I'm currently making my way through a book entitled, The Unbearable Wholeness of Being: God, Evolution, and the Power of Love, by Ilia Delio. The basic premise of the book is that God works through evolution because God is a God of newness and creativity, and that self-giving love is the source and goal of evolution. Evolution, she says, is a constant unfolding and unveiling of divinity in creation. She also says that Jesus Christ, Son of God, was a “wholemaker” (with a “W”), bringing together those who were divided, separated, or left out of the whole. This is, as Scripture says, a new creation. And Delio argues it is evolution at work.
Which brings me to the second part of today's gospel. Because even though Jesus, Son of God, is working with and through evolution to bring about a new creation, Jesus, Son of Mary, product of Nazareth, and man from Galilee, still had to learn this.
We are told that Jesus and the boys leave Gennesaret and head on over to Tyre and Sidon, towns in Gentile territory that had a sizable population of Jews who had left their home country for one reason or another. He's approached by a Canaanite woman who is looking to have her daughter healed. Jesus ignores her and the disciples urge him to dismiss her, but she persists, as would most parents desperate to find a cure for their child.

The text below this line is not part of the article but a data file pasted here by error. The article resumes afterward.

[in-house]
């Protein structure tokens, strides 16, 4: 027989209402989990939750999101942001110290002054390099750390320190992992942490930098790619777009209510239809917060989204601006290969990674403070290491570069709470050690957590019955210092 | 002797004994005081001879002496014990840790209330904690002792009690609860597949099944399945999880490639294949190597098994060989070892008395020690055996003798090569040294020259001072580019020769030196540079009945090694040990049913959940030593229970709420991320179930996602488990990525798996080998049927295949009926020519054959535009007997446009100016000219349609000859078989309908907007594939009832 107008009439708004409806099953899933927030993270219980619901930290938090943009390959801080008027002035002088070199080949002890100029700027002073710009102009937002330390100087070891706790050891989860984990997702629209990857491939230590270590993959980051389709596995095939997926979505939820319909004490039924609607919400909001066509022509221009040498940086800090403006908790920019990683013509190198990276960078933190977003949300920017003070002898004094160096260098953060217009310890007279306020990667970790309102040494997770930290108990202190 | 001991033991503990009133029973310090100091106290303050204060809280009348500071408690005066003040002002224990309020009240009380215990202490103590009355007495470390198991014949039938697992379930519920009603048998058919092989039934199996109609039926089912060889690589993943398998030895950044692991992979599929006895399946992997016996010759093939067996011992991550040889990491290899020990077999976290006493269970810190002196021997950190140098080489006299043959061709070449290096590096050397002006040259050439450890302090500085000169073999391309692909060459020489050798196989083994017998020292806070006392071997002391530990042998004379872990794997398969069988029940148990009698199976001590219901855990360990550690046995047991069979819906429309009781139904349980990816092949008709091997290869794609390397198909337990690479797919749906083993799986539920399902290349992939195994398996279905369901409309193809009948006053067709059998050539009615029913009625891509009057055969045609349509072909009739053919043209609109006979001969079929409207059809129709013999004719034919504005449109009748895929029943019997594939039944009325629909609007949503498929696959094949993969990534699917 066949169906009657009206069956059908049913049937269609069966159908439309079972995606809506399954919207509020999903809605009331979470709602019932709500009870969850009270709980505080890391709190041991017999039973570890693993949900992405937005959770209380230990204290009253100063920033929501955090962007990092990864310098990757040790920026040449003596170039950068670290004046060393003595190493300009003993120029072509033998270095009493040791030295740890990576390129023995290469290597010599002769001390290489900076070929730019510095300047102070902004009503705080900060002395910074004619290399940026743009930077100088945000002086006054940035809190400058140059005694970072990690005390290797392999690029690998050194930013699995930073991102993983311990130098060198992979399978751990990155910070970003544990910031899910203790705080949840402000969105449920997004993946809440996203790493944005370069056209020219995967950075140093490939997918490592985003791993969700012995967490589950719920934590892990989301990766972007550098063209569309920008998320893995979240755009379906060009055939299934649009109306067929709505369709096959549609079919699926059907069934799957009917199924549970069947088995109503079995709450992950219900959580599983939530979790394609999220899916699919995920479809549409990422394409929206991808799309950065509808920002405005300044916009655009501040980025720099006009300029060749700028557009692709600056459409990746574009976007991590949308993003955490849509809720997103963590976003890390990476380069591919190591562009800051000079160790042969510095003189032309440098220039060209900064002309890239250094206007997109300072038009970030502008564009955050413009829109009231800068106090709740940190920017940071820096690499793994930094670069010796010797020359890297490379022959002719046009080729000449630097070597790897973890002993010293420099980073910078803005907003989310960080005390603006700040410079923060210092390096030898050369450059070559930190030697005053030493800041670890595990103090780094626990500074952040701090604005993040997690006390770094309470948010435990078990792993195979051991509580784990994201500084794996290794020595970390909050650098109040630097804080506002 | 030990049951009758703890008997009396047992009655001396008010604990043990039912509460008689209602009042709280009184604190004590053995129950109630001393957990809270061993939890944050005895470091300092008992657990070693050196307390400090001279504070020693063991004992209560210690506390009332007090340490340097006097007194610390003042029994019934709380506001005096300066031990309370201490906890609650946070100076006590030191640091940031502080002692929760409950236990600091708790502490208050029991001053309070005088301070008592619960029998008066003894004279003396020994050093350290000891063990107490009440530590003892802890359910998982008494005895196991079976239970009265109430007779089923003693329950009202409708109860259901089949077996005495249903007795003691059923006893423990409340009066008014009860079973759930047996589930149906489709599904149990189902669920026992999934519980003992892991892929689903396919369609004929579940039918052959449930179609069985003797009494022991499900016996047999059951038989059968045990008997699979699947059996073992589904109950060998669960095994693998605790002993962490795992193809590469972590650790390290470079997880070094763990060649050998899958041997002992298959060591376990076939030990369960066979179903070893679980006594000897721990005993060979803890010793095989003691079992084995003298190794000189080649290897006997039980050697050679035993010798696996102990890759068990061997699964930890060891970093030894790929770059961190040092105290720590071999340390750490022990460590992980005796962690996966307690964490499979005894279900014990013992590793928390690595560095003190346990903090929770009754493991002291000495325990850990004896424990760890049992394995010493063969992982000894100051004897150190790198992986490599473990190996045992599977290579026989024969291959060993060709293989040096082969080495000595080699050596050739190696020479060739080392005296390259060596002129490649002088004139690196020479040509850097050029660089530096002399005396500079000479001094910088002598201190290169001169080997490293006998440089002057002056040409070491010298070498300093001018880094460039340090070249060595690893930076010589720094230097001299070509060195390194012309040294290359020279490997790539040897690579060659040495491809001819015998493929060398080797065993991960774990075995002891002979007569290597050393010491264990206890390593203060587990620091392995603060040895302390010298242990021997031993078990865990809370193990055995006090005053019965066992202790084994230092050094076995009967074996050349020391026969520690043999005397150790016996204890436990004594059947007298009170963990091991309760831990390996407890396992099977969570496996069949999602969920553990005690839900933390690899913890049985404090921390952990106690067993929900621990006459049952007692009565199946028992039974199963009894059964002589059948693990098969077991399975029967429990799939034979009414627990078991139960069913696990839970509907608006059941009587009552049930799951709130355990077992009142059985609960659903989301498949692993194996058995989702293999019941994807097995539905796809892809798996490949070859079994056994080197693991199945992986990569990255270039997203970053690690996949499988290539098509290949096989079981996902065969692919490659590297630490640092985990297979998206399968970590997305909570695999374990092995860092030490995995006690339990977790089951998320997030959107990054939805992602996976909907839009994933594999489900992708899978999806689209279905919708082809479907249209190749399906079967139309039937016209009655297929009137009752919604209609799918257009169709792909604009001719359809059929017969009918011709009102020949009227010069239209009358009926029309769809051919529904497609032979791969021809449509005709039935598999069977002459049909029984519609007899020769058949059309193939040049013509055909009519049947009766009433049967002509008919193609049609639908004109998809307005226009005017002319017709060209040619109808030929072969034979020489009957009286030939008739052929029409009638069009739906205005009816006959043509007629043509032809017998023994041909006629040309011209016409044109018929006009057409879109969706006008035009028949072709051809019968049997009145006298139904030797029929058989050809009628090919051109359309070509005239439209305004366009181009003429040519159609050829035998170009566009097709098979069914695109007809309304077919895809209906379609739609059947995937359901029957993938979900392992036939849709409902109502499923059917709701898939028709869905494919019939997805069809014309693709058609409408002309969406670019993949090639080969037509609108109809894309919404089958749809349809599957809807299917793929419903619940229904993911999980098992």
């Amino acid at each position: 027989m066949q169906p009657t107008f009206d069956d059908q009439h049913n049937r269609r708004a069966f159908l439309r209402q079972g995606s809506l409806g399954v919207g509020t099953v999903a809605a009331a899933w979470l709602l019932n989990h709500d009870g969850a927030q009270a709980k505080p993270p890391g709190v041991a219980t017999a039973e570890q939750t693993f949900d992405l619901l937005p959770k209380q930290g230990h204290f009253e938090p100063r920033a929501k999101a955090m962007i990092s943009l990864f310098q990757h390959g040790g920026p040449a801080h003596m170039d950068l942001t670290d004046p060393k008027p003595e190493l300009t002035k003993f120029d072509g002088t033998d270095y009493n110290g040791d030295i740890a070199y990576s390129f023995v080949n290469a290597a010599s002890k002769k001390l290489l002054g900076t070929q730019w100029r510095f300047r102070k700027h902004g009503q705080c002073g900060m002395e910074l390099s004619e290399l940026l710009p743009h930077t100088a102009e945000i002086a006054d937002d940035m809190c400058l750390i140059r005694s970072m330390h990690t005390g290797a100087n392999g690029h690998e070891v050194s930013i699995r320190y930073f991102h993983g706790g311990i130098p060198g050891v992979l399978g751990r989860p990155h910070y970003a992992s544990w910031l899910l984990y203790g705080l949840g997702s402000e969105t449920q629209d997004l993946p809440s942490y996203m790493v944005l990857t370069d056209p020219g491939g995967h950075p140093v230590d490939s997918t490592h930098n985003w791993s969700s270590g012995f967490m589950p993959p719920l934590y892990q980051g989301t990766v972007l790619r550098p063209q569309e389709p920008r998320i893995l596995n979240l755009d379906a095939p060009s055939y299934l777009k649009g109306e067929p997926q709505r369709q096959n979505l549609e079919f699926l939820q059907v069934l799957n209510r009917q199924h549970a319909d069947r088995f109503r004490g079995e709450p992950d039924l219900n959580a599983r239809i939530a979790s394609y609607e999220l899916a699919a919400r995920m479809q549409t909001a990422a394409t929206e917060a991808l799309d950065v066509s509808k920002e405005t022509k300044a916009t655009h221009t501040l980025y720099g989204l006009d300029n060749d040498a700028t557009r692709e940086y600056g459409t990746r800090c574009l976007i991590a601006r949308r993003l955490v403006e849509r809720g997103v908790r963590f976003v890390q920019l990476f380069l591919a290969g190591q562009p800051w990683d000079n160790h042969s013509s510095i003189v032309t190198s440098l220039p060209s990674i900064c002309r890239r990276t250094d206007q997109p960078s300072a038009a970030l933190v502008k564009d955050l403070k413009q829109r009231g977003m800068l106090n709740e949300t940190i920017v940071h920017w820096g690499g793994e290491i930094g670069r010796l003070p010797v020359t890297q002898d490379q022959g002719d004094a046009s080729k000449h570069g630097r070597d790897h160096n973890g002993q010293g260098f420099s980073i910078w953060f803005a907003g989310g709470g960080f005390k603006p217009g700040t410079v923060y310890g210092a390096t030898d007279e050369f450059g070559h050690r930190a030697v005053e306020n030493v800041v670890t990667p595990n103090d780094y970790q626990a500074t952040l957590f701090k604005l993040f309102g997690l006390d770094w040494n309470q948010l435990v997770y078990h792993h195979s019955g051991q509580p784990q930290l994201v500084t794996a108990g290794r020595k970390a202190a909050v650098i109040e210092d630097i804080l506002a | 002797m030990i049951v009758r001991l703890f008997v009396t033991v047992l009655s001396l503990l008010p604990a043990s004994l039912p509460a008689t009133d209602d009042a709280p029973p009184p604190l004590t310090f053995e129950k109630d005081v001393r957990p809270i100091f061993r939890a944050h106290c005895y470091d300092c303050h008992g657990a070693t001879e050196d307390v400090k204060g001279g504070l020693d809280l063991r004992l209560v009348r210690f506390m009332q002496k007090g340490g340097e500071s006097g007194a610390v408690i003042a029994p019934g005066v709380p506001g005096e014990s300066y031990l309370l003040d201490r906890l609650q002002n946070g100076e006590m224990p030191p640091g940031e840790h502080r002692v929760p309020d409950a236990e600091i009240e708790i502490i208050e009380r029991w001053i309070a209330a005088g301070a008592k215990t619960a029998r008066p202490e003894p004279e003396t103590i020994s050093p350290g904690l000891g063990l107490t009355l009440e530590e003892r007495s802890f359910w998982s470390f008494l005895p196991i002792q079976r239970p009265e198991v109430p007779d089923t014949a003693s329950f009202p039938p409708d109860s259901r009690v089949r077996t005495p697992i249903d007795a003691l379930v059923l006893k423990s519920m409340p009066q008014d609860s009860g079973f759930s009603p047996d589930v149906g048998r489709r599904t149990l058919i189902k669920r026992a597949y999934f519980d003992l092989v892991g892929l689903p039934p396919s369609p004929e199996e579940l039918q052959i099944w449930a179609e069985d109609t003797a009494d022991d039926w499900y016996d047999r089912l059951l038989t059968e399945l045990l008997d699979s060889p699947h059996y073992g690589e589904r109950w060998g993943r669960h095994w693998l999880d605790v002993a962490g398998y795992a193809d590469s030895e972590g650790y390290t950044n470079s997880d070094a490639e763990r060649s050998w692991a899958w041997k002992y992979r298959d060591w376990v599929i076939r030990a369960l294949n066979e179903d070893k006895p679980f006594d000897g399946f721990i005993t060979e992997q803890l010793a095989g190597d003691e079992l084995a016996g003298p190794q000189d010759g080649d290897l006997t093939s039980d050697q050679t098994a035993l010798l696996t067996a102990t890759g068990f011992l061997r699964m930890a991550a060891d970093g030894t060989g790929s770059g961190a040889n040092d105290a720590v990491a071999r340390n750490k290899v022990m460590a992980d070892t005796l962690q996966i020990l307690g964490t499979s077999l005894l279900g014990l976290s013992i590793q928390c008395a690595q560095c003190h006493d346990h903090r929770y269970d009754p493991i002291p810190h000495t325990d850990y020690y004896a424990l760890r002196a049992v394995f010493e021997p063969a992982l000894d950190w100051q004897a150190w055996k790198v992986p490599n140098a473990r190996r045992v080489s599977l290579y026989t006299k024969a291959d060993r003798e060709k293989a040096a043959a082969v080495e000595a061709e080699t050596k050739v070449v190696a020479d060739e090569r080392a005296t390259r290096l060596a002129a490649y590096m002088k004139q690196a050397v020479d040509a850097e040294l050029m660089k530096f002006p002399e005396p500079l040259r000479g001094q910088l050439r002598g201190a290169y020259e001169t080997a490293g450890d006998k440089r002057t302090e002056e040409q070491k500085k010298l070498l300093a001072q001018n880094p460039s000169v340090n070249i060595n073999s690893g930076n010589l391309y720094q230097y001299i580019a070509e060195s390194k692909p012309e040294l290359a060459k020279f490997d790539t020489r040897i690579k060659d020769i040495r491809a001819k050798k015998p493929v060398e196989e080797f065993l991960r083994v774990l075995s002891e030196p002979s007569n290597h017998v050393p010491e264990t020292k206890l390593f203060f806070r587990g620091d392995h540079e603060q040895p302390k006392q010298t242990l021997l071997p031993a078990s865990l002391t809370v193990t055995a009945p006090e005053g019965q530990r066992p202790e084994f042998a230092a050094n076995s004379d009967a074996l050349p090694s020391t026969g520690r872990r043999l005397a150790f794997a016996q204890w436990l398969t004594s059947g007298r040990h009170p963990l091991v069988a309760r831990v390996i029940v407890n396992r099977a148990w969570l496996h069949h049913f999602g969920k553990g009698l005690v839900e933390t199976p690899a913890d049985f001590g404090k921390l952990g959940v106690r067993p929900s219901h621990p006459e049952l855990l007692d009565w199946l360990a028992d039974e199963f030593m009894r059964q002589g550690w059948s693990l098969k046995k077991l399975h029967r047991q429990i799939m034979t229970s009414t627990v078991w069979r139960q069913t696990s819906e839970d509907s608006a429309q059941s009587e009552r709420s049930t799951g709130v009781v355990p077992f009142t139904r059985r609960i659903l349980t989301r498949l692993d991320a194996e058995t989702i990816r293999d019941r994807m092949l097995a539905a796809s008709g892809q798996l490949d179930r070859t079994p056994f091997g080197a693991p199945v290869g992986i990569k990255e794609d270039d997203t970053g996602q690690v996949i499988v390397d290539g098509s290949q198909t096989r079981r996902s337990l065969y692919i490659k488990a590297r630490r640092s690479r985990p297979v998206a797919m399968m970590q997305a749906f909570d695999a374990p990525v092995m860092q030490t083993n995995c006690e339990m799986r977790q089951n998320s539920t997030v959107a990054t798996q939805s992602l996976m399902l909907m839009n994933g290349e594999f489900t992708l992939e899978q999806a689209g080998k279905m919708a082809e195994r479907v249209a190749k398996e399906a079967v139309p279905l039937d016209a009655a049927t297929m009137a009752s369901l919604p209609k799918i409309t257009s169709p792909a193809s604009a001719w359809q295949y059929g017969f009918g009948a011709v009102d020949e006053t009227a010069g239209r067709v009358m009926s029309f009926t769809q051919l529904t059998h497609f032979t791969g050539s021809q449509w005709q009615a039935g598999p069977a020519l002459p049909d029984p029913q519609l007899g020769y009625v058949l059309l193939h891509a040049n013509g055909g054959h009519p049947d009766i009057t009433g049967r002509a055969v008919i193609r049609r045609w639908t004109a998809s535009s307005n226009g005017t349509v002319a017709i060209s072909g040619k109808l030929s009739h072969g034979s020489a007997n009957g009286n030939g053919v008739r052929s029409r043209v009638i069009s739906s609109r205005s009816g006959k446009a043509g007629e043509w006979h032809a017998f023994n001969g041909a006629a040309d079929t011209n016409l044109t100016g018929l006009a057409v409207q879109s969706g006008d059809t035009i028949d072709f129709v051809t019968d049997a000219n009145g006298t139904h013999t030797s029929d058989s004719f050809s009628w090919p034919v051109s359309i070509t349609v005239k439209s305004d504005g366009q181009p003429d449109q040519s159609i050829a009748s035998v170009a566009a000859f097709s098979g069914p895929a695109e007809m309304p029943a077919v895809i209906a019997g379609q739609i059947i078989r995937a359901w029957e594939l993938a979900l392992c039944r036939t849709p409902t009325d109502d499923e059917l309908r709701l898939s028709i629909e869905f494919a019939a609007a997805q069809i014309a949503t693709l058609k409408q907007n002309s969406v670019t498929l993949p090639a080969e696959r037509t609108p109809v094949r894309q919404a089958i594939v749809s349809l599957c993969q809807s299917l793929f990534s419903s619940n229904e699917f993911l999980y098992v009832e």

“I was sent only to the lost sheep of the house of Israel,” Jesus tells her, a probable reference to those Jews living in that Gentile region. And here we have Jesus the man making the same mistake as the Pharisees earlier.
The Pharisees were overly focused on the traditions of the faith that had developed over time to the point that they lost sight of the commandments of God. Jesus the man, I think, was overly focused on his mission to ONLY the lost sheep of Israel that he lost sight of an evolutionary God working to make whole that which had been divided and separated. And because he lost sight of that new creation of loving wholeness, he made the mistake of disregarding this Canaanite woman.